Review: Grand Theft Auto IV
AT A GLANCE
Environment = 4.5 / 5.0
Characters = 4.0 / 5.0
Environment = 5.0 / 5.0
Music = 4.0 / 5.0
Animation = 4.0 / 5.0
Voice Acting 4.0 / 5.0
Writing = 4.5 / 5.0
Missions = 4.5 / 5.0
Controls = 4.0 / 5.0
Physics = 5.0 / 5.0
TOTAL: 43.5 / 50 (86%)
I know this is probably going to earn me the scorn of every GTA fan out there, but I found GTA 4 to be imperfect. There was no one gaping flaw to
account for the score I gave it, but rather an accumulation of minor "B-Grade" results from the accumulated efforts that I sincerely hope are
addressed by the time GTA 5 comes out.
Let's start with the graphics. The character models are poorly animated, poorly textured, and stingy on the polygons. The clothing and hair never
move, damage is barely even considered, showing nothing more than the occasional burnmark. In some cases, especially the strip club, the characters
hit the "uncanny" valley where they're actually a bit revolting. Even the original X-Box had better character graphics on many games. That said, I
have seen far worse, and these rank in the upper 80%. Still, with as big a title as this, and the level of anticipation towards it, I would have hoped
their character model technology would have matured a bit.
The environments are exceptional. It is obvious where the graphics technology was focused this time around. GTA4 uses what appears to be a bitmap
system to in lieu of render-popping environments out of thin air. So, as you approach a cable-bridge, in the distance, it appears as a bitmap that
grows larger and renders portions of it as you approach. From the highest vantage points in the city, you can see all the way around. Their avoidance
of render-pops and half-invisible buildings due to "distance fog", combined with the fact I never experience a load time driving from one half of
the city to the other, is top-notch. The newfound ability to wander inside of buildings is also great, but more on that in controls. The only
nit-picky flaws I found in the environments are the blurry and stretched signs where textures didn't quite fit the store facade, and the washed-out
look to the entire game. Several hours into it, and I still feel like I'm playing the game through a blue and gray filter. I find my eyes desperately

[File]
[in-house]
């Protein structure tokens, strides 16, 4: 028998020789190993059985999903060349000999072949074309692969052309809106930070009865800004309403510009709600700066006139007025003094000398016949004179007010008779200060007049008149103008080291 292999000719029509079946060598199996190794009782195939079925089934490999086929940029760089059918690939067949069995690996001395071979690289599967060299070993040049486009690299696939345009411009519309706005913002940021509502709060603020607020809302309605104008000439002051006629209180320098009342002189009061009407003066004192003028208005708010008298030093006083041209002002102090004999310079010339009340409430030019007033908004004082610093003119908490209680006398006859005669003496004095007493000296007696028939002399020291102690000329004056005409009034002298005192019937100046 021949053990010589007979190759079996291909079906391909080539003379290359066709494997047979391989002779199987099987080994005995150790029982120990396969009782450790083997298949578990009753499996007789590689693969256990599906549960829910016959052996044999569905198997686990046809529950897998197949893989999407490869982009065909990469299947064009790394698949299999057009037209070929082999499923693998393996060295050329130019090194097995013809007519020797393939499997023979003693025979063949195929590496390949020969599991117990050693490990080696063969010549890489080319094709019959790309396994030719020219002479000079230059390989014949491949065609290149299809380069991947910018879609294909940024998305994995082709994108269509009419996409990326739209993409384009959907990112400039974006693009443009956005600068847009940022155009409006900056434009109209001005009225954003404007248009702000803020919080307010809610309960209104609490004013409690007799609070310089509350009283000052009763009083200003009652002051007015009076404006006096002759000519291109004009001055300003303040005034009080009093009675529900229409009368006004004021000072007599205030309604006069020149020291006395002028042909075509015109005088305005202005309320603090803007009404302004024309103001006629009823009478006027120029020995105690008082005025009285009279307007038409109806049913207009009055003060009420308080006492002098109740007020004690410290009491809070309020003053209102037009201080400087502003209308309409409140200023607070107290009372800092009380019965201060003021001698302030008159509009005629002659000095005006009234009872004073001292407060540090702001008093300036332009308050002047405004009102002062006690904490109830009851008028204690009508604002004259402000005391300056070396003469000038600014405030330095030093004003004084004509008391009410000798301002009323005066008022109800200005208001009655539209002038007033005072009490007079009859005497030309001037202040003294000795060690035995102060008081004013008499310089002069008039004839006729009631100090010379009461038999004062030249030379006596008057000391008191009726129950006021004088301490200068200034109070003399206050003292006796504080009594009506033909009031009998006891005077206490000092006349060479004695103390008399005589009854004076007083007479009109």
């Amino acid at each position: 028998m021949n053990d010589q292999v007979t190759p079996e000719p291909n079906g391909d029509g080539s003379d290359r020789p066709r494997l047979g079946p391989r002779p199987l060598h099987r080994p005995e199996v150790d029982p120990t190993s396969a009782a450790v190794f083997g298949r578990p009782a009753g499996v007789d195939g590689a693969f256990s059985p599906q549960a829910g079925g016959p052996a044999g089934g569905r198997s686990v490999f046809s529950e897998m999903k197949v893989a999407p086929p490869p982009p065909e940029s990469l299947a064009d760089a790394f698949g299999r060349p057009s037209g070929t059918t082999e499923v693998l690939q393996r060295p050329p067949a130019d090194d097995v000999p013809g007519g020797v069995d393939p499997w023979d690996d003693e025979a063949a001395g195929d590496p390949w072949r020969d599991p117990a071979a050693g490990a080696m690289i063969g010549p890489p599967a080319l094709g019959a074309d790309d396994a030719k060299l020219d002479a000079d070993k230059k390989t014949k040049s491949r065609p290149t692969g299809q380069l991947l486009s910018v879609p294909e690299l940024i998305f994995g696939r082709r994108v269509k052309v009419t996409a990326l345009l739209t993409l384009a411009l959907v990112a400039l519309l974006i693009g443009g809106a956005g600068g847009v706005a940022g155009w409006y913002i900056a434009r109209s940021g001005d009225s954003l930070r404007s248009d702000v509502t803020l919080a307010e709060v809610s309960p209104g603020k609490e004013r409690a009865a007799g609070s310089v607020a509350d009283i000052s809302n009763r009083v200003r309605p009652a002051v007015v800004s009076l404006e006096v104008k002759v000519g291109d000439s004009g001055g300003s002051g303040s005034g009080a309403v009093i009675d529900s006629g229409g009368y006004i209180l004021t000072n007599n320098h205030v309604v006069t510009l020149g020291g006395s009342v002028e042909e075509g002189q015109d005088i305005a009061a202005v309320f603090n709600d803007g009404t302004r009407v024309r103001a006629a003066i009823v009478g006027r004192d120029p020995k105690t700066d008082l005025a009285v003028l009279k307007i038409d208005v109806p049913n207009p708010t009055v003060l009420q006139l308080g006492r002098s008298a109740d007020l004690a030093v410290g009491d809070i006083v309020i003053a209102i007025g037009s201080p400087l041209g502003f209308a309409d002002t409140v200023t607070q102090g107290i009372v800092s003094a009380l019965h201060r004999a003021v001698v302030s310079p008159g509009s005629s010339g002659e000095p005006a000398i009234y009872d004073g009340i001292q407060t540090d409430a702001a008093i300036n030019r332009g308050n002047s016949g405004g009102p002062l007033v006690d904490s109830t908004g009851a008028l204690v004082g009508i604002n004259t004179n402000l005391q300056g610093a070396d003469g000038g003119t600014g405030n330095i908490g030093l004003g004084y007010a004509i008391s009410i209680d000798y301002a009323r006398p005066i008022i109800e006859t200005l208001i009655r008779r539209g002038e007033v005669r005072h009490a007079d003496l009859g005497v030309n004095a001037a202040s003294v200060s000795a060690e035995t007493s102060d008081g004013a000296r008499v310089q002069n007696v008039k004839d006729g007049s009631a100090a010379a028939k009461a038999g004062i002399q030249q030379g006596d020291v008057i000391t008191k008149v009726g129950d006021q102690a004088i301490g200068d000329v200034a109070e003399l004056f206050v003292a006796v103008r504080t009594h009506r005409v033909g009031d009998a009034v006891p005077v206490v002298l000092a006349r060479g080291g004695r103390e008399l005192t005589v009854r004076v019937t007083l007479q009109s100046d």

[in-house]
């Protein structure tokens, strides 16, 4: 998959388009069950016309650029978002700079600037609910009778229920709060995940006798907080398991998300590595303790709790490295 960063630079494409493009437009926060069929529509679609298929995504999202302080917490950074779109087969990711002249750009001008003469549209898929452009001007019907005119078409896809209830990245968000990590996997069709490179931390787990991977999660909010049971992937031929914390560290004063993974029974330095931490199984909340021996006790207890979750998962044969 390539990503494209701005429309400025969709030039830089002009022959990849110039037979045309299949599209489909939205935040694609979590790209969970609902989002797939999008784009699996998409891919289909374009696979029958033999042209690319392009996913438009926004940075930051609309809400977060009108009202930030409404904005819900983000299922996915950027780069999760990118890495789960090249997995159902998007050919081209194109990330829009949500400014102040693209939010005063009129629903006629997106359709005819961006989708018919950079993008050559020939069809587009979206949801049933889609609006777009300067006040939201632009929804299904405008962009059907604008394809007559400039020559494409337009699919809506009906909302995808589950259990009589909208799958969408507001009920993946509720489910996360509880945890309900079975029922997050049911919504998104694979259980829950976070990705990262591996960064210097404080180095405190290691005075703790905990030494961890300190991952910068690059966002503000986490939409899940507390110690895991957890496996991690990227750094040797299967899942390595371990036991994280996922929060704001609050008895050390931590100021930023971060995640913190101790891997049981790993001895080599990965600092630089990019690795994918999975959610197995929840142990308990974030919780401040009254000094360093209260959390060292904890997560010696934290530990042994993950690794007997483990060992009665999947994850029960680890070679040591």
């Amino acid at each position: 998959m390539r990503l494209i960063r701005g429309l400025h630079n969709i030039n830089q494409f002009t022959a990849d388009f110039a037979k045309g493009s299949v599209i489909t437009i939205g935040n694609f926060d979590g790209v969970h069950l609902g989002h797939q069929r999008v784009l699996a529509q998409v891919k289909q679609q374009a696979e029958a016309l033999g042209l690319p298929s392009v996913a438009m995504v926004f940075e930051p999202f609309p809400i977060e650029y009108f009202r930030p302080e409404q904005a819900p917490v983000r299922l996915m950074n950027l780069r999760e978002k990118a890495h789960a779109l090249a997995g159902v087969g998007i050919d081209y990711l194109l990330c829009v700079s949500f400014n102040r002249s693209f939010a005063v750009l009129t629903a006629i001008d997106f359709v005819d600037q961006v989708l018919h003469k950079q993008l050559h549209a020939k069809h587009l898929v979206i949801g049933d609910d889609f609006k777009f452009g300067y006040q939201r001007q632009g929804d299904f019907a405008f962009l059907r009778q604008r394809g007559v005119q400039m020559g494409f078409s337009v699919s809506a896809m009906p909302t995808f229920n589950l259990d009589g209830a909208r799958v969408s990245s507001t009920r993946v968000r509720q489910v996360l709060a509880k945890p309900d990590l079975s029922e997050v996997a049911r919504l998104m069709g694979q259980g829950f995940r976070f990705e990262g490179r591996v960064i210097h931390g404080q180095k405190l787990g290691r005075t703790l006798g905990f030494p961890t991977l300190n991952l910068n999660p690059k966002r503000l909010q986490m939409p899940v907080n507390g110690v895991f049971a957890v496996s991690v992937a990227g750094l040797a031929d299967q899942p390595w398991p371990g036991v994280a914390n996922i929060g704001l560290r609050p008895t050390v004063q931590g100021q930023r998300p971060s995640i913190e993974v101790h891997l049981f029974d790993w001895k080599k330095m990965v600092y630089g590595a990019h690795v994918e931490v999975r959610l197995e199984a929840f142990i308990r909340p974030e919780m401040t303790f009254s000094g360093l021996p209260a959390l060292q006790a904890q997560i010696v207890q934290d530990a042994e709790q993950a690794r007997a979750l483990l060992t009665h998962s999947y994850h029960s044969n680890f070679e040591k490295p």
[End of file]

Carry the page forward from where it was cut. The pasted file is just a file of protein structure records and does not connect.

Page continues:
searching after a while for any source of "warm light" or vibrant color, but usually find only another shade of blue or gray. This might have been
excused if there were, at some point, extremely clever use of bright color or warm light to bring intense focus on a crucial plot point (like the
little girl and candles in Shindler's List), but they fail to do this much. On such a minor point, I hate to deduct, but the effect on game enjoyment
The sound will not disappoint anyone but a career sound-technician, and even they will probably be happy with the result. The game works perfectly
with the surround-sound system, and I have no complaints about the quality or effects.
The music is, in some aspects, its biggest accomplishment and biggest disappointment for me. The best part about it is being introduced to a new
favorite band: Glukoza Nostra (sings "Schweine"), who I would never have otherwise known of without this game, and with the addition of new station
"Journey", which plays some great ambient "trippy" music, enough so I'm considering buying the "station CD" for that one. The disappointment
comes in the otherwise near-complete lack of variety on radio stations. There are 2 Reggae stations, 2 disco stations, 4 or 5 HipHop/Funk/R&B
stations, 4 or 5 easy-listening stations, 1 Latin, 1 Russian, 1 Punk Rock station, and then a couple of extremely annoying talk radio stations that
make even talk-radio fans cringe. I really miss the variety and quality of the GTA San Andreas stations. There also doesn't appear to be an
off-button. As a result, my dial is more or less looking for the one Glukoza track on the radio, or set at Journey, where at least I can ignore the
music. I'm very disappointed this round, though I know the music probably fits the taste of many others. So rather than grade down based on the
selection, I'm grading down on sheer lack of variety in what has become an expected part of each GTA installment.
The game is pretty immersive, but not nearly so much as GTA San Andreas. In San Andreas, the writing and voice acting were so compelling that I
actually felt like I was a young black man ripped from his life and thrust back into a Compton Ghetto where the bonds of family and community versus a
corrupt system designed to keep me down had forced my hand into a reluctant life of crime, to the point where I genuinely felt bad about robbing
people in the game because they were "my people" in the game. In GTA 4, they fail to make this level of empathy happen. Niko (the main character) is
all too verbal about how much he dislikes this country, Roman (his cousin) is far too loving of the wrong things about this country. I feel less like
a real part of the story, and more like a dispassionate observer growing increasingly irritated that every single person I meet is a backstabbing,
whiny, self-righteous, incompetent fool. In San Andreas, my fellow gang members felt like real people, individuals with their own hopes, dreams,
frustrations, and wishes about how they could be anything but what they'd become. In GTA 4, I feel like everyone I meet is either a movie cliche or a
cardboard cutout of an archetype. Finally, the voice acting is pretty good. Almost everyone does a good job conveying the proper emotions and such,
with the glaring exception of a certain female voice talent. The actress who reads Michelle (Niko's first girlfriend) reads her part and others with